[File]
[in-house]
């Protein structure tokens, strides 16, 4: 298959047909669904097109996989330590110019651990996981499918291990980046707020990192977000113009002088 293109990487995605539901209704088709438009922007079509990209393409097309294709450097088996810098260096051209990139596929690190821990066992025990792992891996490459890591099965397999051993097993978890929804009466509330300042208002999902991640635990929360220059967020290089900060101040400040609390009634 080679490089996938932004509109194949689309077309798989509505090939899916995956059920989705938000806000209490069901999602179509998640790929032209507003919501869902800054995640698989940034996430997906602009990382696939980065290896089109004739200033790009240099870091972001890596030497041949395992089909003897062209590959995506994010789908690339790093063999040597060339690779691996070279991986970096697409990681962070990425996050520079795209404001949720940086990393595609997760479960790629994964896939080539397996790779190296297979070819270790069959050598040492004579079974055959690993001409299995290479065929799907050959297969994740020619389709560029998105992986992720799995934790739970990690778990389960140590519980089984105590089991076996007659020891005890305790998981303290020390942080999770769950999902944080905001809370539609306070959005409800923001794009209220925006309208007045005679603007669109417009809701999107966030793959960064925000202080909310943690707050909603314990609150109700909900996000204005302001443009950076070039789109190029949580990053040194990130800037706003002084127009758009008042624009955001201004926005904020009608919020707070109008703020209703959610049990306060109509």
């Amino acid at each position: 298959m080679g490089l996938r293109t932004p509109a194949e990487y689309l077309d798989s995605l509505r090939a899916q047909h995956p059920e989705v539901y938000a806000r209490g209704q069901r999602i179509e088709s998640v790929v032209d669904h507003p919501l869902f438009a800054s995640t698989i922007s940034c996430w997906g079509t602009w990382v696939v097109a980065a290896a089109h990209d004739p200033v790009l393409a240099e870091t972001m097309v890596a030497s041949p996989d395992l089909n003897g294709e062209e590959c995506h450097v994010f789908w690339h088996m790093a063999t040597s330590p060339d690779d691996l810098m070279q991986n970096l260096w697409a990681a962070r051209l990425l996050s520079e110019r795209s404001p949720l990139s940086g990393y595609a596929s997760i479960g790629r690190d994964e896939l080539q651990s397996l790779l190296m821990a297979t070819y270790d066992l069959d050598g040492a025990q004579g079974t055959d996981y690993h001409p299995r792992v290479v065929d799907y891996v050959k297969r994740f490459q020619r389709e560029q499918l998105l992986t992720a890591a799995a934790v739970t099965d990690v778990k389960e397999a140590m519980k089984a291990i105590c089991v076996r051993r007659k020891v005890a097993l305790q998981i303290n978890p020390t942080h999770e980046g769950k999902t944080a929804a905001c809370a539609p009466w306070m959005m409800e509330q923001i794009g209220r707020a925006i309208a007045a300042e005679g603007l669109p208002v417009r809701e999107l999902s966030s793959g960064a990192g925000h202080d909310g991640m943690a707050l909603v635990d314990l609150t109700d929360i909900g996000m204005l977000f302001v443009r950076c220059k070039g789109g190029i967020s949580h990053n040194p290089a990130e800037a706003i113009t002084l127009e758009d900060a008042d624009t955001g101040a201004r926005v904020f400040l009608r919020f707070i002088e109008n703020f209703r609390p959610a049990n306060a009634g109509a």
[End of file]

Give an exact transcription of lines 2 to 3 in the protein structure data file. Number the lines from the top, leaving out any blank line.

């Protein structure tokens, strides 16, 4: 298959047909669904097109996989330590110019651990996981499918291990980046707020990192977000113009002088 293109990487995605539901209704088709438009922007079509990209393409097309294709450097088996810098260096051209990139596929690190821990066992025990792992891996490459890591099965397999051993097993978890929804009466509330300042208002999902991640635990929360220059967020290089900060101040400040609390009634 080679490089996938932004509109194949689309077309798989509505090939899916995956059920989705938000806000209490069901999602179509998640790929032209507003919501869902800054995640698989940034996430997906602009990382696939980065290896089109004739200033790009240099870091972001890596030497041949395992089909003897062209590959995506994010789908690339790093063999040597060339690779691996070279991986970096697409990681962070990425996050520079795209404001949720940086990393595609997760479960790629994964896939080539397996790779190296297979070819270790069959050598040492004579079974055959690993001409299995290479065929799907050959297969994740020619389709560029998105992986992720799995934790739970990690778990389960140590519980089984105590089991076996007659020891005890305790998981303290020390942080999770769950999902944080905001809370539609306070959005409800923001794009209220925006309208007045005679603007669109417009809701999107966030793959960064925000202080909310943690707050909603314990609150109700909900996000204005302001443009950076070039789109190029949580990053040194990130800037706003002084127009758009008042624009955001201004926005904020009608919020707070109008703020209703959610049990306060109509």
């Amino acid at each position: 298959m080679g490089l996938r293109t932004p509109a194949e990487y689309l077309d798989s995605l509505r090939a899916q047909h995956p059920e989705v539901y938000a806000r209490g209704q069901r999602i179509e088709s998640v790929v032209d669904h507003p919501l869902f438009a800054s995640t698989i922007s940034c996430w997906g079509t602009w990382v696939v097109a980065a290896a089109h990209d004739p200033v790009l393409a240099e870091t972001m097309v890596a030497s041949p996989d395992l089909n003897g294709e062209e590959c995506h450097v994010f789908w690339h088996m790093a063999t040597s330590p060339d690779d691996l810098m070279q991986n970096l260096w697409a990681a962070r051209l990425l996050s520079e110019r795209s404001p949720l990139s940086g990393y595609a596929s997760i479960g790629r690190d994964e896939l080539q651990s397996l790779l190296m821990a297979t070819y270790d066992l069959d050598g040492a025990q004579g079974t055959d996981y690993h001409p299995r792992v290479v065929d799907y891996v050959k297969r994740f490459q020619r389709e560029q499918l998105l992986t992720a890591a799995a934790v739970t099965d990690v778990k389960e397999a140590m519980k089984a291990i105590c089991v076996r051993r007659k020891v005890a097993l305790q998981i303290n978890p020390t942080h999770e980046g769950k999902t944080a929804a905001c809370a539609p009466w306070m959005m409800e509330q923001i794009g209220r707020a925006i309208a007045a300042e005679g603007l669109p208002v417009r809701e999107l999902s966030s793959g960064a990192g925000h202080d909310g991640m943690a707050l909603v635990d314990l609150t109700d929360i909900g996000m204005l977000f302001v443009r950076c220059k070039g789109g190029i967020s949580h990053n040194p290089a990130e800037a706003i113009t002084l127009e758009d900060a008042d624009t955001g101040a201004r926005v904020f400040l009608r919020f707070i002088e109008n703020f209703r609390p959610a049990n306060a009634g109509a």